Read the full article by Lisa Sorg (NC Policy Watch)

“North Carolina is now into Year 4 of its GenX crisis — nearing the equivalent of a presidential term — since the residents of Cumberland, Bladen, Brunswick and New Hanover counties learned their drinking water was contaminated with toxic GenX discharging from the Chemours plant upstream.

Since then, the EPA has merely nibbled around the edges of a nationwide problem. Although the agency routinely issues press releases about its latest forays into ‘exploring,’ ‘examining’ and “modeling’ for GenX and other perfluorinated compounds — PFAS —  it has enacted no enforceable regulations to protect the millions of people whose drinking water is contaminated. The agency has dragged its feet in providing guidance to the states, resulting in a patchwork of anemic health advisory goals and murky recommendations.

But yesterday, the EPA did participate in a PFAS roundtable in Fayetteville. And it announced an Apprentice-style challenge to find ways to dispose of the toxic compounds.

U.S. Rep. Richard Hudson, a Republican representing the 8th congressional district of North Carolina, opened the meeting with what was supposed to be a reassurance: ‘People are scared. We need standards and tools to prevent future contamination,’ he said. ‘Making sure our community has safe and clean drinking water is a nonpartisan issue.’

Yet the discussion, held on the second floor of the Systel Building in downtown Fayetteville where Hudson has a congressional office, excluded nearly all elected Democrats. In addition to EPA Administrator Andrew Wheeler, a Trump appointee, and Region 4 Administrator Mary Walker, the attendees included State Rep. John Szoka, a Cumberland County Republican; two Republican Cumberland County commissioners; and Deputy County Manager Duane Holder, who is registered as unaffiliated. W. Marshall Faircloth was the only Democrat.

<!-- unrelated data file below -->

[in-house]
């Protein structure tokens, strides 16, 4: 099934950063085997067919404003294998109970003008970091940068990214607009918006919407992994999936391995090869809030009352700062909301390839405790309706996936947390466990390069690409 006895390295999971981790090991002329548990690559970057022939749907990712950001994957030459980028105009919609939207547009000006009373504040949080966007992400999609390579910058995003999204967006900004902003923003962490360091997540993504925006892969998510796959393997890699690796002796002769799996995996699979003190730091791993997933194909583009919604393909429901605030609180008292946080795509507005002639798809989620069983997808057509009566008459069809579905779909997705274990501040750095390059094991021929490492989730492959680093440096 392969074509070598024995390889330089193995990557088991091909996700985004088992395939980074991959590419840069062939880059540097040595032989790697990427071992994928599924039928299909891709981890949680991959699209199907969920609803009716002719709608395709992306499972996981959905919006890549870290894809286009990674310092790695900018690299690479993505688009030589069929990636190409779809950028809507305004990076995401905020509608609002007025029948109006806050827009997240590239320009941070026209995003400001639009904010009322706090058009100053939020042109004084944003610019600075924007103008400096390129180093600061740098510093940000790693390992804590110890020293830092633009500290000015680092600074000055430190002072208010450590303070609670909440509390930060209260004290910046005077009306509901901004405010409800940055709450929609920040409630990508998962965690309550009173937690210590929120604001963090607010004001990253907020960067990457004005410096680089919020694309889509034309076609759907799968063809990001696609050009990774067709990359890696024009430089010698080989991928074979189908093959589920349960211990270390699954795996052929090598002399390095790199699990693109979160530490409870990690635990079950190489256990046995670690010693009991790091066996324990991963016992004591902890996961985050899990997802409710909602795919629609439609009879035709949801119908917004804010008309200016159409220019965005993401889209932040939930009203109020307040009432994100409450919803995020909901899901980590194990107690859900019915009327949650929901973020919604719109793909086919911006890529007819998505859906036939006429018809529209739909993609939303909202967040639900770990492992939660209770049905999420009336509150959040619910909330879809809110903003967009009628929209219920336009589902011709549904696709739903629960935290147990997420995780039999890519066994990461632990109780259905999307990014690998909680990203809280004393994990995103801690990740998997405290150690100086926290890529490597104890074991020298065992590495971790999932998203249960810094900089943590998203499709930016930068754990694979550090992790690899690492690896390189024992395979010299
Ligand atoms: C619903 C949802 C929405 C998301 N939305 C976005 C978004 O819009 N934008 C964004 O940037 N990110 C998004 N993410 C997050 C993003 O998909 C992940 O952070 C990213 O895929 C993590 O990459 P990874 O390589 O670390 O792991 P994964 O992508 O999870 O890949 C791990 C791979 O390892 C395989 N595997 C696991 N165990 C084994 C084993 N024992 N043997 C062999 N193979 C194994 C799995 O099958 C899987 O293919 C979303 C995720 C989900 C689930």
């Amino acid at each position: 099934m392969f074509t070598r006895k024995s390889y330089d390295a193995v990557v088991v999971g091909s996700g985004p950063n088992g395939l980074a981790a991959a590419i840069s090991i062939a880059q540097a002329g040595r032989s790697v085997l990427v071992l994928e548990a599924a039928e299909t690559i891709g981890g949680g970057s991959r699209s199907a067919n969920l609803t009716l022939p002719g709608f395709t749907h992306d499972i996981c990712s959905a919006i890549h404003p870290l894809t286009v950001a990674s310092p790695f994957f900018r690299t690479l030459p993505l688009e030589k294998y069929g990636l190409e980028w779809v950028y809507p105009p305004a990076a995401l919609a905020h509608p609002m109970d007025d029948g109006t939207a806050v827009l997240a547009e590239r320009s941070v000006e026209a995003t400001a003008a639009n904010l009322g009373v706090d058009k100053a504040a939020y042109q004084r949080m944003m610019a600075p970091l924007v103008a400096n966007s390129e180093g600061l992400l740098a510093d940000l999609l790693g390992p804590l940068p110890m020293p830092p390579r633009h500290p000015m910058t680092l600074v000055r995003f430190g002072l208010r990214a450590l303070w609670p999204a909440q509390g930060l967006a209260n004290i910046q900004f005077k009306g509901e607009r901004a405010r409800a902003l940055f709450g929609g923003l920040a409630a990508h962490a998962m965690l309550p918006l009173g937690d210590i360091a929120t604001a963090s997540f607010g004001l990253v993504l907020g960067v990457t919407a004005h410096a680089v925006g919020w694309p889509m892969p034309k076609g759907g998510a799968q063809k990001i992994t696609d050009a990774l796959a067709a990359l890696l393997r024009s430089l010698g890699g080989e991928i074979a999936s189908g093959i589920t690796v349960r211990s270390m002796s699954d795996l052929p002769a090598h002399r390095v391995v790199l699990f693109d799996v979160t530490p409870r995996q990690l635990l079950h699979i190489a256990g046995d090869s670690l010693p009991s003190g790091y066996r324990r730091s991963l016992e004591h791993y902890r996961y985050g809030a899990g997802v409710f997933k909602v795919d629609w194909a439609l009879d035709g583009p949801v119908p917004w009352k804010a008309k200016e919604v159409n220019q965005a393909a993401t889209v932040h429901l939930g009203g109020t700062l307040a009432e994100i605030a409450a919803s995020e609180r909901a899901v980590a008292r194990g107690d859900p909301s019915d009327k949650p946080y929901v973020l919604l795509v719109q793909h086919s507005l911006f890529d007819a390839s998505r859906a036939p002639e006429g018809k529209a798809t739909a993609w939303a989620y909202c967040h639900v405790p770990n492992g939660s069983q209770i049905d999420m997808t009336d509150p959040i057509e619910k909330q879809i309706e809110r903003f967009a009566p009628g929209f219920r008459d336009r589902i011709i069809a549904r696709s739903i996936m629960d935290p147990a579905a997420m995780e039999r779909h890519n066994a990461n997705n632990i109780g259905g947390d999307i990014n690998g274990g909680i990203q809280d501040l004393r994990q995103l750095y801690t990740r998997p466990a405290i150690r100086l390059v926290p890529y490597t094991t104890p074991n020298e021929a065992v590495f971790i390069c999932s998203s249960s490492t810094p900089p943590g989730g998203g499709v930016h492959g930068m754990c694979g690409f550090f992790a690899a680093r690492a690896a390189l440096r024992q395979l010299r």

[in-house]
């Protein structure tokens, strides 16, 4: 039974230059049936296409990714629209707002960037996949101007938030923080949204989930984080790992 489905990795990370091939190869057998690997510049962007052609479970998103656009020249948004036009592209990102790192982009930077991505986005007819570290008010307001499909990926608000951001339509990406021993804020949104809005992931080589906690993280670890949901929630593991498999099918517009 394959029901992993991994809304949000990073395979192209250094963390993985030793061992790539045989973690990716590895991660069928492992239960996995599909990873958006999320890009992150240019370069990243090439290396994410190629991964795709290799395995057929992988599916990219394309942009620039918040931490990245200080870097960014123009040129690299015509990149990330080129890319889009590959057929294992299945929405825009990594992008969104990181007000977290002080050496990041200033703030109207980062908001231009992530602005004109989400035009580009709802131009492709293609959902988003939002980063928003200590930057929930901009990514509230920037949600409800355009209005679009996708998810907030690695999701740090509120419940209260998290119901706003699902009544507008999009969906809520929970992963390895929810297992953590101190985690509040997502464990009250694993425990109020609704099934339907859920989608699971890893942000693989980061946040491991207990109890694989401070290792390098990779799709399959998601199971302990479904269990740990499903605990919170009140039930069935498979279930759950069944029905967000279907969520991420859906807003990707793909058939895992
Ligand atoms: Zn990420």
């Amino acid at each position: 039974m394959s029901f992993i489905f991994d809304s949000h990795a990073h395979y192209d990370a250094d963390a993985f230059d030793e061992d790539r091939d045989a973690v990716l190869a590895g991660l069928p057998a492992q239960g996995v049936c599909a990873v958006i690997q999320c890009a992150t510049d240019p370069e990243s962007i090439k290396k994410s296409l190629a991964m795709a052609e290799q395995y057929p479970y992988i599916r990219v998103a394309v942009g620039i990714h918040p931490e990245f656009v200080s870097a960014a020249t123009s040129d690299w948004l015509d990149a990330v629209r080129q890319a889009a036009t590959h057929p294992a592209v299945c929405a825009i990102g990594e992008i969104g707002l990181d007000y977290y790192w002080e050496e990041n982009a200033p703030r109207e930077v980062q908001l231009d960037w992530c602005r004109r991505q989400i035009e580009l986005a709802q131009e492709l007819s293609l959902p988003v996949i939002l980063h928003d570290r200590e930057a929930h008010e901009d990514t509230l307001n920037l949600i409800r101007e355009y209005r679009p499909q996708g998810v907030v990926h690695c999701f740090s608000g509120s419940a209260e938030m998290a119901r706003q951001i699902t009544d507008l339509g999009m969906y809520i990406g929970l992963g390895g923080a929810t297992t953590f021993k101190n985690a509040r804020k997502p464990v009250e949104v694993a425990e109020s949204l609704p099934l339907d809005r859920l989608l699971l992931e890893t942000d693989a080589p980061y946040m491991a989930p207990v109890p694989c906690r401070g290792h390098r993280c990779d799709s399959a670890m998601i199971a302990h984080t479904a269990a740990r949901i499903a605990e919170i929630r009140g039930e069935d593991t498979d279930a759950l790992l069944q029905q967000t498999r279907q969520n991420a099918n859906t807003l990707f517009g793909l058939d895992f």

Not invited: The rest of the legislative delegation from Cumberland County, all Democrats.

Not invited: The public or the press.

Invited, but too late: Representatives from the NC Department of Environmental Quality, even though the agency’s Fayetteville Regional Office is in the same building, on the seventh floor.

Hudson had cited the threat of COVID-19 to justify excluding anyone but select invitees from the discussion. (Hudson’s staff streamed the meeting on Facebook, but the public could only vent their frustrations in the comment box, not fully participate.) However, only one of the eight roundtable attendees wore a mask during the meeting; the participants sat closer than six feet from one another. And social distancing was impossible at the subsequent press gaggle, held in the building’s small foyer.

Given the lack of any meaningful announcement or updates about PFAS contamination, the event functioned as a pretense for a campaign stop — for Szoka and Hudson, who are up for re-election (Hudson’s wife, Renee, worked as chief of staff for President Trump counselor Kellyanne Conway) and for Trump, via his proxy, the EPA’s Wheeler.

At the roundtable, Hudson told Wheeler he was ‘encouraged by the speed of the [EPA’s] action plan’ on PFAS.

In reality, the EPA’s action plan has done little to prevent PFAS and GenX contamination from entering the environment; it has achieved even less in cleaning it up…”